MANY RAPPERS SIGN A RECORD DEAL for lots of money with a major label and forget their humble beginnings in the process.

Most of the rappers come from harsh street environments where there’s a certain set of codes and ethics that the community abide by, and the big cheque from a corporation can make them lose sight of all that they know.

Things like going to going to eat in fancy places in the city alone and going to see a girl they’ve just met without letting no-one know is forbidden in the hood but now they’ve been signed, rappers start making it a habit.

The street born musicians also start to move different with the local youngsters in the area who they grew up and buy expensive jewellery whilst still living amongst the hungry youths.

But South London artist K-Trap has warned up and coming rappers that doing any of the above could end in tears.

So he thinks the best thing for rappers to do once they get the bag is to stay humble, grounded and never forget their roots to survive in the jungles that they come from.

As when you forget and act brand new, that’s when problems arise and rappers get done ‘dirty’ by their old friends.

Trapo explained his theory to Amarudontv, he said: “If you come from the streets, don’t let the industry or any of this stuff trick you out of remembering how the streets are.

“I feel like alot of people come in the game, they might sign to a label, things might start getting lit and they start forgetting stuff.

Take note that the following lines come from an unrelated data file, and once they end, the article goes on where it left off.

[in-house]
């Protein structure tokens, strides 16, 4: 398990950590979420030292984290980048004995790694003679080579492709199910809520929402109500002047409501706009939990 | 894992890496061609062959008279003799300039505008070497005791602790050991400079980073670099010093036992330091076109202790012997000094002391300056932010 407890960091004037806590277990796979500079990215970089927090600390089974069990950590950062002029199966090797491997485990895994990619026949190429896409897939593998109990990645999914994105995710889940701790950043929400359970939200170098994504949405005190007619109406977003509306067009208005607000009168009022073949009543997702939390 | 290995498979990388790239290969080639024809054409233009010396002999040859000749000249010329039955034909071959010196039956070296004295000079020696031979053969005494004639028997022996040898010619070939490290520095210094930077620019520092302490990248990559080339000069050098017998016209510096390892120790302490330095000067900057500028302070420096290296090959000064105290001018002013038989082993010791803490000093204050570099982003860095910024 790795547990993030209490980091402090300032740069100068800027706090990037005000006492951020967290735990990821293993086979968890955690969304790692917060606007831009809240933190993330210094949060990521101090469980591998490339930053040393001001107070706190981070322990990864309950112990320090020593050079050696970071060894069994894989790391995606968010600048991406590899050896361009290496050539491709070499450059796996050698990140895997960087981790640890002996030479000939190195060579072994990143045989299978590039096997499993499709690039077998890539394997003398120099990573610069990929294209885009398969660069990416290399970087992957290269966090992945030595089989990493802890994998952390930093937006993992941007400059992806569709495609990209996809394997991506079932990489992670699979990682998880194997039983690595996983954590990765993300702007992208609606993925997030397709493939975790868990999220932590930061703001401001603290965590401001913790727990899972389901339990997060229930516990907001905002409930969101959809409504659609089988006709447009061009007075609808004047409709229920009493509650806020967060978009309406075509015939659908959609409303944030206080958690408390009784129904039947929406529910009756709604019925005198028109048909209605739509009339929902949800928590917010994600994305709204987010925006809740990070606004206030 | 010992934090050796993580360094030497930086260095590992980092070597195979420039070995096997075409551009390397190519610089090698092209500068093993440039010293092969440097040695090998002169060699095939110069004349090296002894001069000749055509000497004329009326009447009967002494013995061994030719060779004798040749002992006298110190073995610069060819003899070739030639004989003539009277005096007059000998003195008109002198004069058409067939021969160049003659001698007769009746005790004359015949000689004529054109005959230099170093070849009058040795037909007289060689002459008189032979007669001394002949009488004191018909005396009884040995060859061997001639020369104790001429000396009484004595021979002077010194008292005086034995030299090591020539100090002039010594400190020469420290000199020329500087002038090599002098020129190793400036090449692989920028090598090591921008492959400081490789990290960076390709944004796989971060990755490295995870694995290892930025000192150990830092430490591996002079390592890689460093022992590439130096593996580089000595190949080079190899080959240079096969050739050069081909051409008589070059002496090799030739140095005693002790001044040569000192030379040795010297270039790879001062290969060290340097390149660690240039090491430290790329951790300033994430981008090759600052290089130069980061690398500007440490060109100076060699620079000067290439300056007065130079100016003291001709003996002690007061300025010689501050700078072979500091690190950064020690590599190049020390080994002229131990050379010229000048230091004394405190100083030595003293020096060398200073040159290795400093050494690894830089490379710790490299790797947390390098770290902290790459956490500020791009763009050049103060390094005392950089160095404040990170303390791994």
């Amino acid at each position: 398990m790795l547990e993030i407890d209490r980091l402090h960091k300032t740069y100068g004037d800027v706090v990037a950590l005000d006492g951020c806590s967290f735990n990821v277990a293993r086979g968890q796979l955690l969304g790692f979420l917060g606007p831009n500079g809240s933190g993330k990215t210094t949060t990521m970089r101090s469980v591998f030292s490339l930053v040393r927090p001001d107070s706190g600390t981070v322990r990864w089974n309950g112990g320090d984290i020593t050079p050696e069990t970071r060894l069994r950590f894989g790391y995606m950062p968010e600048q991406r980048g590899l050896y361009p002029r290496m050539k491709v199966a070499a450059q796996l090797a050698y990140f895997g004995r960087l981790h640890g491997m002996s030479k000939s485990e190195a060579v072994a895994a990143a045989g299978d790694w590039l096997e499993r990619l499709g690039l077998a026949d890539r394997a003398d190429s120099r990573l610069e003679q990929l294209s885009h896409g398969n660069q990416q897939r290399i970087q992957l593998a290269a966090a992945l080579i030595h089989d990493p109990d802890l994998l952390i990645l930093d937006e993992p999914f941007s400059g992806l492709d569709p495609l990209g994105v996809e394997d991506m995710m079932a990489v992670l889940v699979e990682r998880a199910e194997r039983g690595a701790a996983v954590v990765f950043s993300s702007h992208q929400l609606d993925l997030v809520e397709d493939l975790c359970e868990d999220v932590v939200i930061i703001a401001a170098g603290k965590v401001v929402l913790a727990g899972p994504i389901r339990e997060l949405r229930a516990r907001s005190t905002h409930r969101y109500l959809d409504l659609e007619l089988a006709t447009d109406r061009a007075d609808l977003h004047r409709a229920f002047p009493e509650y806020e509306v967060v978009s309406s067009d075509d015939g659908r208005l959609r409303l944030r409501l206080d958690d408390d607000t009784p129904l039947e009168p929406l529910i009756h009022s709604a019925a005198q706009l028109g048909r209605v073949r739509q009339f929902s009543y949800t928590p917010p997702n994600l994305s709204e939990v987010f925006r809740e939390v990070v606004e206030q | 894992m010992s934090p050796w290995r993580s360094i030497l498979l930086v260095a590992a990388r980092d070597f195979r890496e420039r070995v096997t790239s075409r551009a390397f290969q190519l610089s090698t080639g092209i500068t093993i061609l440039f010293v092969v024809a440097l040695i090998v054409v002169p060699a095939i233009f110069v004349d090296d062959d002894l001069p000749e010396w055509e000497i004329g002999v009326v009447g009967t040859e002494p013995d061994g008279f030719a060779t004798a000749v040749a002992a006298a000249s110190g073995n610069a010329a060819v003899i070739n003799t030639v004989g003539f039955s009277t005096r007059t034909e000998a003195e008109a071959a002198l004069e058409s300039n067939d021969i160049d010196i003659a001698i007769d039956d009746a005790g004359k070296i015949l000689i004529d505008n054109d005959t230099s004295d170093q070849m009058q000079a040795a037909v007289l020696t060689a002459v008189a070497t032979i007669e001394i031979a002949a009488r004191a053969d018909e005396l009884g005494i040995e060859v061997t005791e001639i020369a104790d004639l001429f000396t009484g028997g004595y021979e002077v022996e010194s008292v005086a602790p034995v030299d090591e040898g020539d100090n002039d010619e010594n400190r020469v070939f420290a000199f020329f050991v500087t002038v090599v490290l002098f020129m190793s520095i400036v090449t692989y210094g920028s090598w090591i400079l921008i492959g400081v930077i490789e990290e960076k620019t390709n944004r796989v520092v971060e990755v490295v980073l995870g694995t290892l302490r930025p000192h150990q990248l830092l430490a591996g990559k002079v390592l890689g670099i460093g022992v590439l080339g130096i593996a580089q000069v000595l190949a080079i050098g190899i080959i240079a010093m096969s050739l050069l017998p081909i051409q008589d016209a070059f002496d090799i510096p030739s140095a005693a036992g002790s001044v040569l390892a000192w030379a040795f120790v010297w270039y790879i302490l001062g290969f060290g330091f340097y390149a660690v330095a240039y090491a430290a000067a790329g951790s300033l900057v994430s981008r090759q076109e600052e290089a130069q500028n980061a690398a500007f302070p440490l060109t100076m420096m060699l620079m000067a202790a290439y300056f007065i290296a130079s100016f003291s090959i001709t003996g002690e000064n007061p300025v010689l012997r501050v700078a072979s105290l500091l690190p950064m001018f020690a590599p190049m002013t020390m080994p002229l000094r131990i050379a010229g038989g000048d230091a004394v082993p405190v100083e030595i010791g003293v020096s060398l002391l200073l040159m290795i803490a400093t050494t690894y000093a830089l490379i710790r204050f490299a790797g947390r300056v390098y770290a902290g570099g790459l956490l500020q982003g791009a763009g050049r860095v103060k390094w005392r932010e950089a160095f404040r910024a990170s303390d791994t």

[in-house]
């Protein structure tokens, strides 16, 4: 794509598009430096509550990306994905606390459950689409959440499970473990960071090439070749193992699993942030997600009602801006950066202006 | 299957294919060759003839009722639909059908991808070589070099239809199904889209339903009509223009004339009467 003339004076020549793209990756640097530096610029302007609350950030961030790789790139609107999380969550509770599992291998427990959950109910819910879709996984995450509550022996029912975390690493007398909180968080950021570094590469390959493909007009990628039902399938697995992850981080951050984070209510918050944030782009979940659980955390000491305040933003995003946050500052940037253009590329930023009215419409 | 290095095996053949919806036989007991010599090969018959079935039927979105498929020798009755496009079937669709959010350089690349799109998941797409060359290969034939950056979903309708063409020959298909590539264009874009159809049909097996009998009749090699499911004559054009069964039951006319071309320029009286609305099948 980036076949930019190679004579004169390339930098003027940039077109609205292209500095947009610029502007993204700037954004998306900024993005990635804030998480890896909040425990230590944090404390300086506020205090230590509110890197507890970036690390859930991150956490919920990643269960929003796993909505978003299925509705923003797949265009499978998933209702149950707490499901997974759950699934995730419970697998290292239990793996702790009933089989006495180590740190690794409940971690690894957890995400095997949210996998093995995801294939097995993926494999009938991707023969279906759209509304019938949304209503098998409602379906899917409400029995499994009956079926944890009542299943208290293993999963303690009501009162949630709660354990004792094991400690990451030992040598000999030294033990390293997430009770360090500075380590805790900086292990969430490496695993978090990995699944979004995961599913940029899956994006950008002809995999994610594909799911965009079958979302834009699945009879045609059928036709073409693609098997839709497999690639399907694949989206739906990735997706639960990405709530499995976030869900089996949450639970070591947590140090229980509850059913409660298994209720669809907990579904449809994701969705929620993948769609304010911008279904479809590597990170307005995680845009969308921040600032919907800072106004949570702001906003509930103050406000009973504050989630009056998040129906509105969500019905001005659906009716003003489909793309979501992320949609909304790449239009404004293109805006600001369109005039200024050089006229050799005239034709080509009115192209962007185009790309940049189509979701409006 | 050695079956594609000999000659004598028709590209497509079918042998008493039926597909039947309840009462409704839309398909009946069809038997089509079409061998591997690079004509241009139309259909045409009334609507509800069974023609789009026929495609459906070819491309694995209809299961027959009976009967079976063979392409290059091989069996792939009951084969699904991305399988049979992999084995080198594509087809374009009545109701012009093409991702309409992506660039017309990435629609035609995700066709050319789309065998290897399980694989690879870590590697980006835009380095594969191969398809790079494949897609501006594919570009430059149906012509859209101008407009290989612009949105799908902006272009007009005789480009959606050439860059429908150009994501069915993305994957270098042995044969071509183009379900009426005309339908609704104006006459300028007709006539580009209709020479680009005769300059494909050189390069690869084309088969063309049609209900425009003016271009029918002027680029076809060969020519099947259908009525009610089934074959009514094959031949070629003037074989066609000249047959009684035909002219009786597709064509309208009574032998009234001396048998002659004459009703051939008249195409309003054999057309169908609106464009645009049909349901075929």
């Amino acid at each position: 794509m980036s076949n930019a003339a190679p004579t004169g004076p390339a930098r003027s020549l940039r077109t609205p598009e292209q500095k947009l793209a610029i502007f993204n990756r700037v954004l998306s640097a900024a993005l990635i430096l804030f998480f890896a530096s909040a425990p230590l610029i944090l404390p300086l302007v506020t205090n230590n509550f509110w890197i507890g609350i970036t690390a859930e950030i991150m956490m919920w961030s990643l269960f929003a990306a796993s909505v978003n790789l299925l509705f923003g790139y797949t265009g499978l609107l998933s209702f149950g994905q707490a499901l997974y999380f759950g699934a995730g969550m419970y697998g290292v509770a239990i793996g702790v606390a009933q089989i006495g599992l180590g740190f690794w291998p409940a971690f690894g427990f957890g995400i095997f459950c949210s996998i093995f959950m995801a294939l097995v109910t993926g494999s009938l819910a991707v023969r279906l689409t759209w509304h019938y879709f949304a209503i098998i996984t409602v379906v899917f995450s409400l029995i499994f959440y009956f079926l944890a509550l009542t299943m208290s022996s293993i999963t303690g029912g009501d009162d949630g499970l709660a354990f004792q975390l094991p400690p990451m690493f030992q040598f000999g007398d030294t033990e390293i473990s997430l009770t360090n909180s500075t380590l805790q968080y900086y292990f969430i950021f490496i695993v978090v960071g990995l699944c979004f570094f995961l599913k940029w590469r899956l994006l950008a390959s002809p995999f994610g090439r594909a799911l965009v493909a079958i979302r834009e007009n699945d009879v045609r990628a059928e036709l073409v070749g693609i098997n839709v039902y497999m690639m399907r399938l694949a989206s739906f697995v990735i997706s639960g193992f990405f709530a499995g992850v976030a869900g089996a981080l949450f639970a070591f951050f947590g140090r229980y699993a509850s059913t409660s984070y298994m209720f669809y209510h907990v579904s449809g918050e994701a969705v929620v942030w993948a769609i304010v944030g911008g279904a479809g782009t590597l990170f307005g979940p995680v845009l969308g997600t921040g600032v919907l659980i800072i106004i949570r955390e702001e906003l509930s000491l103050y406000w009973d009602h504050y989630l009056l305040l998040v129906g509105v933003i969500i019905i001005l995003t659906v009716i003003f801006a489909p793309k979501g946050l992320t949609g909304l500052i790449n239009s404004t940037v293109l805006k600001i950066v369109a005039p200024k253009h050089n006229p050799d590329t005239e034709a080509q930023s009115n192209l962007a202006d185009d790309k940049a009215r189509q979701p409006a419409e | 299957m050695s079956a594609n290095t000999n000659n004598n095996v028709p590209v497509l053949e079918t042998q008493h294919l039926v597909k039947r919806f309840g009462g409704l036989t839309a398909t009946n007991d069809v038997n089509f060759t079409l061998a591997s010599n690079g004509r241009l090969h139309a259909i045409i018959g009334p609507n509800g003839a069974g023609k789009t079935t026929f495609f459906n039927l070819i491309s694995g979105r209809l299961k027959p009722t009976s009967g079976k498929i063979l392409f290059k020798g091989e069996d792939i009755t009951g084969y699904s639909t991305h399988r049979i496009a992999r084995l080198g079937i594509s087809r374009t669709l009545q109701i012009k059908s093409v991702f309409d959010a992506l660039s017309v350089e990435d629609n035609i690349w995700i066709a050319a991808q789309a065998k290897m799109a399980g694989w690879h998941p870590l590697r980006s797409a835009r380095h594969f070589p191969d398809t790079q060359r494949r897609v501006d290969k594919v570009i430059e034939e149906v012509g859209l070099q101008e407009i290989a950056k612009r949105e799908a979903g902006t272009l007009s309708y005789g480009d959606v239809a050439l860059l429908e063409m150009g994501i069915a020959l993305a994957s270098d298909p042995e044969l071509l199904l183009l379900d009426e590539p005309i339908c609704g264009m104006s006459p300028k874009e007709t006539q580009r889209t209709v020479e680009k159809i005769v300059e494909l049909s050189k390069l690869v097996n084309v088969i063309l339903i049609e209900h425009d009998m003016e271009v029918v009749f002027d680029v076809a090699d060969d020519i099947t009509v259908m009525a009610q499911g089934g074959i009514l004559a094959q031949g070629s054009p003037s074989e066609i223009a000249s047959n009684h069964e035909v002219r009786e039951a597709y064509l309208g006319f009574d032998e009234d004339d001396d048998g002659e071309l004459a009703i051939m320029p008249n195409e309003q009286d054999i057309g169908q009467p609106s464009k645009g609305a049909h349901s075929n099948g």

“A man will sign to a label and think, I gotta bit of money now I can go eat uptown, I can go link this girl by myself.

“I can go buy this watch and live on the ends, and fxck off the yutes that are on the ends and have a big watch while living at my mums house.

“The money, these different people cloud their heads and that’s how they get done dirty.

“So never forget the streets, never forget where you come from.”

And K-Trap, whose independent mixtape ‘Trapo’ just hit the UK Top 40 Chart, isn’t just dishing out advice he doesn’t abide by himself.

Just before he signed his old deal before going independent, one of his own friends reminded him not to let the money change who he is.

He recalled: “I remember my close friend told me just before I signed, don’t forget where you come,” which are words that have stuck with Trap up to this day.

Although he does think getting big cheques is good for the game, Trap doesn’t think there’s enough of it going around in the UK just yet for people to completely remove themselves from their old environments, like in America where musicians are buying acres of lands.

Trap added: “Obviously there’s people that’s [financially] gone off this music ting, but I ain’t seen people getting enough money to just forget the streets.”

A prime example of this is when East London artist Yung Bane got robbed on his own estate by the local youths for his watch, so other rappers should take note of what Trap’s saying before they also become victims of their past.

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